Jesus compared “this generation” to children who could not be satisfied. For when the flute was played for them they did not dance, when the dirge was played they did not mourn. There was no pleasing them no matter what. Jesus drew the parallel to the present bystanders who acted as fickle as the children. They criticized John as being possessed for practicing fasting and asceticism. They then criticized Jesus as a glutton and a drunkard for his table fellowship with all who were willing.
In today’s Gospel account, Jesus could have been addressing his detractors as well as his disciples. He encouraged his followers to be wary not to wallow in the mud of fickleness, but also to be clear that their preaching and teaching was to be based on being a dispenser of his truth and the will of his Father and not the reaction of the people, for “wisdom is vindicated by her works” (Mt 11:19). Just as Jesus taught that false prophets would be revealed over time by their fruits (cf. Mt 7:16), so those who were true to his teachings would be vindicated, if not fully in this life, certainly then in the next.
Pope Francis said that “The first thing for a disciple is to be with the Master, to listen to him and learn from him” (Francis 2014, 15). Let us pray for open hearts and minds eager and willing to hear the word of Jesus our Master and the courage to act upon his leading in our everyday circumstances. To do so, we must first slow down our pace and quiet our minds sufficiently enough so that we can even hear his word. We also need to discern the difference between his voice, our own, and the many other distractions, diversions, and temptations we hear. God himself speaks to us in so many ways; directly in the silence of the heart, through others, spiritual direction, small groups, fellowship, through the Bible, as well as our culture, and influences, as well as through his creation.
More often than not, we may not definitively know if what we hear or experience is coming from God. Yet, remaining paralyzed and doing nothing is not an option. We can find support and confirmation from Scripture and Tradition, others who are wise and practiced in following God, we can reassess our guidance, and then act. If we are wrong, we learn from our mistakes and begin again. If we are on the mark, this helps us to build our confidence in recognizing God’s voice. What we do not want to do is remain indecisive out of fear or anxiety, from the perceived reaction that will come. Nor do we want to remain indifferent to action.
Another important step in discipleship is that we are not to seek to impress, but to express. Adulation and acclaim for ourselves are not what we are to be about. Our intent is to become less so that Christ becomes more. We are also to resist moralizing and condemning others while instead being willing to meet people where they are, accompany and break open the word in practical ways so they see the benefits of having God in their lives. The invitation and life of a disciple of Jesus is not an easy one. Will we follow?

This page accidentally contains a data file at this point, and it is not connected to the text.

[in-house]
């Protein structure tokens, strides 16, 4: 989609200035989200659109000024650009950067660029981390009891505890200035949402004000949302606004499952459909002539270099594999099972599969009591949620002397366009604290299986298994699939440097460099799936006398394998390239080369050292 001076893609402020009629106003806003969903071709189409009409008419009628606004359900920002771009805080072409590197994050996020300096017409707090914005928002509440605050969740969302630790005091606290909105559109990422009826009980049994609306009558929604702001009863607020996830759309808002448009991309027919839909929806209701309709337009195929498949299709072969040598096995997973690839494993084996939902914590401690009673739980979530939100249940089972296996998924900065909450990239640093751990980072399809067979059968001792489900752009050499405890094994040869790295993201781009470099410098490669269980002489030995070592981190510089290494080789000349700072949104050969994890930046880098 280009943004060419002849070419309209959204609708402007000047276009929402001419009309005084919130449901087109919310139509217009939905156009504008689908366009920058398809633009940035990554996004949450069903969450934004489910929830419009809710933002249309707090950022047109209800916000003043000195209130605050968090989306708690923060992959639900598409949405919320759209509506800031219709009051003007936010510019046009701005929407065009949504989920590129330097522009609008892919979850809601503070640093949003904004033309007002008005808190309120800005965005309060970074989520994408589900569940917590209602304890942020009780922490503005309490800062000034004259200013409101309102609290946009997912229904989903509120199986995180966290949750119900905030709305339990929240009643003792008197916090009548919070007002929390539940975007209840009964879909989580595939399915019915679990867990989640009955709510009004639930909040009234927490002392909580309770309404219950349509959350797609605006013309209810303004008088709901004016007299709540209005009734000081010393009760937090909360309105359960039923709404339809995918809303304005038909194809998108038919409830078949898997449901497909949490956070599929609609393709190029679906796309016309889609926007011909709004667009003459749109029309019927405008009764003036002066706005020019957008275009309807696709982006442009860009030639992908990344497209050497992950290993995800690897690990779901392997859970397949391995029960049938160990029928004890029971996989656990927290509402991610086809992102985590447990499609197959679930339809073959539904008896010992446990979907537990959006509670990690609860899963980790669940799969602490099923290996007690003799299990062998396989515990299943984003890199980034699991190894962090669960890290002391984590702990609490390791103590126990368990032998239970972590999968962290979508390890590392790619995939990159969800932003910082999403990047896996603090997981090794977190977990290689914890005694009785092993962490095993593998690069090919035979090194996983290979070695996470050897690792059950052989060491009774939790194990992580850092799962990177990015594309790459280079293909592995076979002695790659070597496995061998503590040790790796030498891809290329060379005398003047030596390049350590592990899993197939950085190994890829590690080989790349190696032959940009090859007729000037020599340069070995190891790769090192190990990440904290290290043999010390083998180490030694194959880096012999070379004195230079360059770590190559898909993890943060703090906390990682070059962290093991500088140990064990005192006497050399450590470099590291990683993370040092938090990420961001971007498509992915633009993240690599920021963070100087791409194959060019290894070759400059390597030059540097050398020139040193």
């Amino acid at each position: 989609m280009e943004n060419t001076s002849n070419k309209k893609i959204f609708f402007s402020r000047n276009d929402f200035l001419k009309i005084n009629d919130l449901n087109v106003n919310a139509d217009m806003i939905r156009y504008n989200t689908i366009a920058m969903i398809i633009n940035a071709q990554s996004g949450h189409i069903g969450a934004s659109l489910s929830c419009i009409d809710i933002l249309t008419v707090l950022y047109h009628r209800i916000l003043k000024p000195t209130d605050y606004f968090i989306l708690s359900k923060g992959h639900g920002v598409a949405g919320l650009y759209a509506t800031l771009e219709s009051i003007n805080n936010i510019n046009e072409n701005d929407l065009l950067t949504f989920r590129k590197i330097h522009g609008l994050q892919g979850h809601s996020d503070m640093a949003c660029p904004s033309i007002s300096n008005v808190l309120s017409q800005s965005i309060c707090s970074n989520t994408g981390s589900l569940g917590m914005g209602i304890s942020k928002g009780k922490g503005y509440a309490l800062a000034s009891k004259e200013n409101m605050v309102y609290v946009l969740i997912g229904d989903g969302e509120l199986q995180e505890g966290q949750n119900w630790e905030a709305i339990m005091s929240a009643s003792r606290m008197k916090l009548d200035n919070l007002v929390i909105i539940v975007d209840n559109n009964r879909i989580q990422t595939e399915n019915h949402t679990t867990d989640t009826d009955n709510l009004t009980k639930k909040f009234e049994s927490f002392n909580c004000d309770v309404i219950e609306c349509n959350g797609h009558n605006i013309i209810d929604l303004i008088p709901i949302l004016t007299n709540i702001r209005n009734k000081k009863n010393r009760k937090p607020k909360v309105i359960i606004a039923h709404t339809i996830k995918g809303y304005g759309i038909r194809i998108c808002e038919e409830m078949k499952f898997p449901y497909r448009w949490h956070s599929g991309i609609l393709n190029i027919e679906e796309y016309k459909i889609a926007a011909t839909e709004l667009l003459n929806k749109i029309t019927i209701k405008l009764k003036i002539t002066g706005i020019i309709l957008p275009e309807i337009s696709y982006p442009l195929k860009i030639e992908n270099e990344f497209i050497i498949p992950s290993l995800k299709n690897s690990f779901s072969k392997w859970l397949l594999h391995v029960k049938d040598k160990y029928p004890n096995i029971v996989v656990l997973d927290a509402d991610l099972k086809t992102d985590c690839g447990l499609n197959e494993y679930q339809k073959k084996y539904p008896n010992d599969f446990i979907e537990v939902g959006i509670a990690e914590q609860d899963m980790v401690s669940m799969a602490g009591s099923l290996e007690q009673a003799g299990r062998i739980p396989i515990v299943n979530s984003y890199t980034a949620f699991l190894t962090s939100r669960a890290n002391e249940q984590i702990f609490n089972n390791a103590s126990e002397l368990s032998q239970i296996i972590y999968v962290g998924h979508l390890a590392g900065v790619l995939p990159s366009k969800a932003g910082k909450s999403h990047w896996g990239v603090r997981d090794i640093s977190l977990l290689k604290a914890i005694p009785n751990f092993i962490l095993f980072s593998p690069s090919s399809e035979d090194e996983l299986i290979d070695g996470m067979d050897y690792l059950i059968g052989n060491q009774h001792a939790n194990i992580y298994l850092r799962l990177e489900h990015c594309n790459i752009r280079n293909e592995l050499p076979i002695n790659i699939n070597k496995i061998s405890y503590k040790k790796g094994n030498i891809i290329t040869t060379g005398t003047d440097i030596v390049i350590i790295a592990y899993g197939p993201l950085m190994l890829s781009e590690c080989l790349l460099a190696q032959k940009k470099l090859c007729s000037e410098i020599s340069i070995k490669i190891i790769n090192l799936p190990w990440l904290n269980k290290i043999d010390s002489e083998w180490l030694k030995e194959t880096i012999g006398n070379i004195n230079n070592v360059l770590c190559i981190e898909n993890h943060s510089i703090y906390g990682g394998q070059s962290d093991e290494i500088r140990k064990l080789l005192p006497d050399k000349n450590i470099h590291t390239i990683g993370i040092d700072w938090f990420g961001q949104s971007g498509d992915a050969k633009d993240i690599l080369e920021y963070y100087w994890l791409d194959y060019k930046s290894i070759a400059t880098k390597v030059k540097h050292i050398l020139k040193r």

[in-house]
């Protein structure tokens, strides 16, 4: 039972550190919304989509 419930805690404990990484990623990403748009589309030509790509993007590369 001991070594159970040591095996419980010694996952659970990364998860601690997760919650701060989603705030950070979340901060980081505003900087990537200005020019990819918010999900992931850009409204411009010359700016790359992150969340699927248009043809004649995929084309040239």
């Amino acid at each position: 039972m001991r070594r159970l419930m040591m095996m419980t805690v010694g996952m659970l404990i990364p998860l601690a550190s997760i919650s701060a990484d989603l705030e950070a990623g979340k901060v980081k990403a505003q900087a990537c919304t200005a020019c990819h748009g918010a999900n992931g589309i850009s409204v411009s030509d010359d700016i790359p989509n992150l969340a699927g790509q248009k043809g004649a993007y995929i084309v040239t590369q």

We need not be afraid that we don’t have what it takes, because we don’t at the start. Just as in learning to walk, our beginning attempts more often than not ended with a thud and us sitting on the floor or ground looking up. Yet, we got up, and with continued practice, we gained strength, balance, made corrections, and so began to gain confidence and the ability to move forward upright, step by wobbly step. Dr. Martin Luther King, Jr. put it more eloquently when he spoke to students at Spelman College in April of 1960. “If you can’t fly then run, if you can’t run then walk, if you can’t walk then crawl, but whatever you do you have to keep moving forward.” So it is in anything we do, but especially in the spiritual life. If we are not moving ahead we are falling behind.
Jesus, please help us to know you and your voice so we may follow the will of God. Grant us the courage to walk with you, that we may risk whatever the reaction of others may be as we offer your truth with love and mercy. Set a spark in our soul so that above all we begin, one step at a time, hand in hand with you to serve those you bring to us. Help us to move forward and allow God to happen in our interactions with one another.
Photo: Day of installation as Lector with my classmates Pete and Hank. During the service we were told: “Take this book of holy Scripture and be faithful in handing on the word of God, so that it may grow strong in the hearts of his people.” – from the Rites, Volume Two.
Francis, Pope. The Church of Mercy: A Vision for the Church. Chicago: Loyola Press, 2014.